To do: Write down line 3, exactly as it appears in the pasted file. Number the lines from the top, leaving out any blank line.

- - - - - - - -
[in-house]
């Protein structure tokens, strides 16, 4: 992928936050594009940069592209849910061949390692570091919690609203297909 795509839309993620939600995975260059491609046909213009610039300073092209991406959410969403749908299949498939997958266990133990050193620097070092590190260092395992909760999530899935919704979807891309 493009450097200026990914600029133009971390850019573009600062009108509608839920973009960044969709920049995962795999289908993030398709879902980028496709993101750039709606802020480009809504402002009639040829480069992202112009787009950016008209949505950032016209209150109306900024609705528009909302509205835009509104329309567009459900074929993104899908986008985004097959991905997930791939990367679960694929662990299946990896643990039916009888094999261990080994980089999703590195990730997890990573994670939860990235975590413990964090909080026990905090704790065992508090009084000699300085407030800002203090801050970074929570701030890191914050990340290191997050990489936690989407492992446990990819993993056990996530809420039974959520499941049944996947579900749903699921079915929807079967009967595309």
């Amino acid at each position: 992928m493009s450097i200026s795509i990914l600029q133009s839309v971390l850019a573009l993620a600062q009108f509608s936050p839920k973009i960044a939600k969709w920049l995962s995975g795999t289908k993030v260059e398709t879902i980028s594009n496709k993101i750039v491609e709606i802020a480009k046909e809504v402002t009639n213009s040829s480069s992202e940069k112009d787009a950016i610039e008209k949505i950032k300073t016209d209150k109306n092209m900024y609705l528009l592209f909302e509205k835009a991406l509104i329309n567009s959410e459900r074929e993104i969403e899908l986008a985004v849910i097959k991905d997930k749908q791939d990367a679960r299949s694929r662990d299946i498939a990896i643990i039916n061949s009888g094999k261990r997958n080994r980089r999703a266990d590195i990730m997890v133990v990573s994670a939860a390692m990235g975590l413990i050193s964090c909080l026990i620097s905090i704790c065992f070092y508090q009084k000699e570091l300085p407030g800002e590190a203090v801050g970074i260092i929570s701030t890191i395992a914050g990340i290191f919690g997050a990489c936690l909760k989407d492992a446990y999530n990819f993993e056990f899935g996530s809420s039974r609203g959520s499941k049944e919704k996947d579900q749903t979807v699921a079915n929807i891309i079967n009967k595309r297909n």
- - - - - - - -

């Amino acid at each position: 992928m493009s450097i200026s795509i990914l600029q133009s839309v971390l850019a573009l993620a600062q009108f509608s936050p839920k973009i960044a939600k969709w920049l995962s995975g795999t289908k993030v260059e398709t879902i980028s594009n496709k993101i750039v491609e709606i802020a480009k046909e809504v402002t009639n213009s040829s480069s992202e940069k112009d787009a950016i610039e008209k949505i950032k300073t016209d209150k109306n092209m900024y609705l528009l592209f909302e509205k835009a991406l509104i329309n567009s959410e459900r074929e993104i969403e899908l986008a985004v849910i097959k991905d997930k749908q791939d990367a679960r299949s694929r662990d299946i498939a990896i643990i039916n061949s009888g094999k261990r997958n080994r980089r999703a266990d590195i990730m997890v133990v990573s994670a939860a390692m990235g975590l413990i050193s964090c909080l026990i620097s905090i704790c065992f070092y508090q009084k000699e570091l300085p407030g800002e590190a203090v801050g970074i260092i929570s701030t890191i395992a914050g990340i290191f919690g997050a990489c936690l909760k989407d492992a446990y999530n990819f993993e056990f899935g996530s809420s039974r609203g959520s499941k049944e919704k996947d579900q749903t979807v699921a079915n929807i891309i079967n009967k595309r297909n």